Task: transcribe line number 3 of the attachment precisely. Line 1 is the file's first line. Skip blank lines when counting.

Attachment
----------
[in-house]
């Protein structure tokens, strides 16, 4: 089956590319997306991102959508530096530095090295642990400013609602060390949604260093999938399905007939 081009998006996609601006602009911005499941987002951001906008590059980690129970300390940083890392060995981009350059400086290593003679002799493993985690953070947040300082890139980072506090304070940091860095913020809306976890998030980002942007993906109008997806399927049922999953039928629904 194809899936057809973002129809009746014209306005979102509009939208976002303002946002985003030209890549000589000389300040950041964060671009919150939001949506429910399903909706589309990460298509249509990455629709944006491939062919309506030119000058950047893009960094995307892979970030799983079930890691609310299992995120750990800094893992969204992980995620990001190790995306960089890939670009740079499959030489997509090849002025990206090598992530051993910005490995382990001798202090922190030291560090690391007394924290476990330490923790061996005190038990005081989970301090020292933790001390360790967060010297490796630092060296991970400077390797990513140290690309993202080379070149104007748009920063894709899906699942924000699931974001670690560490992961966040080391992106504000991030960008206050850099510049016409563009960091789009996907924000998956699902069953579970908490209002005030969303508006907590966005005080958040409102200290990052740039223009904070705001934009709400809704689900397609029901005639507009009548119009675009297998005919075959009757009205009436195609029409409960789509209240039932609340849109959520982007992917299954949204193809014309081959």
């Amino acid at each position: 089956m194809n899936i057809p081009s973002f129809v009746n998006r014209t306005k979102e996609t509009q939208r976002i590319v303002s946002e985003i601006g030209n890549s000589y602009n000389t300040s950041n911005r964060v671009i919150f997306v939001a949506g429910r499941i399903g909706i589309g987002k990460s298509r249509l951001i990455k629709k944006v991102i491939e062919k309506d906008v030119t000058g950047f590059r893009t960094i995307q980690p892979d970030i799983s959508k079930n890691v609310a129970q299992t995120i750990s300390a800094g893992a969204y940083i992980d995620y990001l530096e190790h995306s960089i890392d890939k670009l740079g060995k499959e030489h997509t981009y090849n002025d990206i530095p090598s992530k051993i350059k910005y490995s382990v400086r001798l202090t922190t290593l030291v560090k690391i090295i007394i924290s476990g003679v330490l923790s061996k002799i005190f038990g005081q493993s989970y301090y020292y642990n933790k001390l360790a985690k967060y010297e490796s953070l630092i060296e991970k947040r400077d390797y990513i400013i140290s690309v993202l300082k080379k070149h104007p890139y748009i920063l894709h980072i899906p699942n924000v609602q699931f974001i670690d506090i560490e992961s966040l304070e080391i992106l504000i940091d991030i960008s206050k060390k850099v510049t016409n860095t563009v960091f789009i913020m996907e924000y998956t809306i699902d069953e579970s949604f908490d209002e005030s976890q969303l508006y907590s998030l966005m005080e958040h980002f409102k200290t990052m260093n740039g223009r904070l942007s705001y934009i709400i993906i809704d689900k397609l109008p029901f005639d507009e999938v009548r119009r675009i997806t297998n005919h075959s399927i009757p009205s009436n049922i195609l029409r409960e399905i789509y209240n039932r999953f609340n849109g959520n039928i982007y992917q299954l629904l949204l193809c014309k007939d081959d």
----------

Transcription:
């Amino acid at each position: 089956m194809n899936i057809p081009s973002f129809v009746n998006r014209t306005k979102e996609t509009q939208r976002i590319v303002s946002e985003i601006g030209n890549s000589y602009n000389t300040s950041n911005r964060v671009i919150f997306v939001a949506g429910r499941i399903g909706i589309g987002k990460s298509r249509l951001i990455k629709k944006v991102i491939e062919k309506d906008v030119t000058g950047f590059r893009t960094i995307q980690p892979d970030i799983s959508k079930n890691v609310a129970q299992t995120i750990s300390a800094g893992a969204y940083i992980d995620y990001l530096e190790h995306s960089i890392d890939k670009l740079g060995k499959e030489h997509t981009y090849n002025d990206i530095p090598s992530k051993i350059k910005y490995s382990v400086r001798l202090t922190t290593l030291v560090k690391i090295i007394i924290s476990g003679v330490l923790s061996k002799i005190f038990g005081q493993s989970y301090y020292y642990n933790k001390l360790a985690k967060y010297e490796s953070l630092i060296e991970k947040r400077d390797y990513i400013i140290s690309v993202l300082k080379k070149h104007p890139y748009i920063l894709h980072i899906p699942n924000v609602q699931f974001i670690d506090i560490e992961s966040l304070e080391i992106l504000i940091d991030i960008s206050k060390k850099v510049t016409n860095t563009v960091f789009i913020m996907e924000y998956t809306i699902d069953e579970s949604f908490d209002e005030s976890q969303l508006y907590s998030l966005m005080e958040h980002f409102k200290t990052m260093n740039g223009r904070l942007s705001y934009i709400i993906i809704d689900k397609l109008p029901f005639d507009e999938v009548r119009r675009i997806t297998n005919h075959s399927i009757p009205s009436n049922i195609l029409r409960e399905i789509y209240n039932r999953f609340n849109g959520n039928i982007y992917q299954l629904l949204l193809c014309k007939d081959d």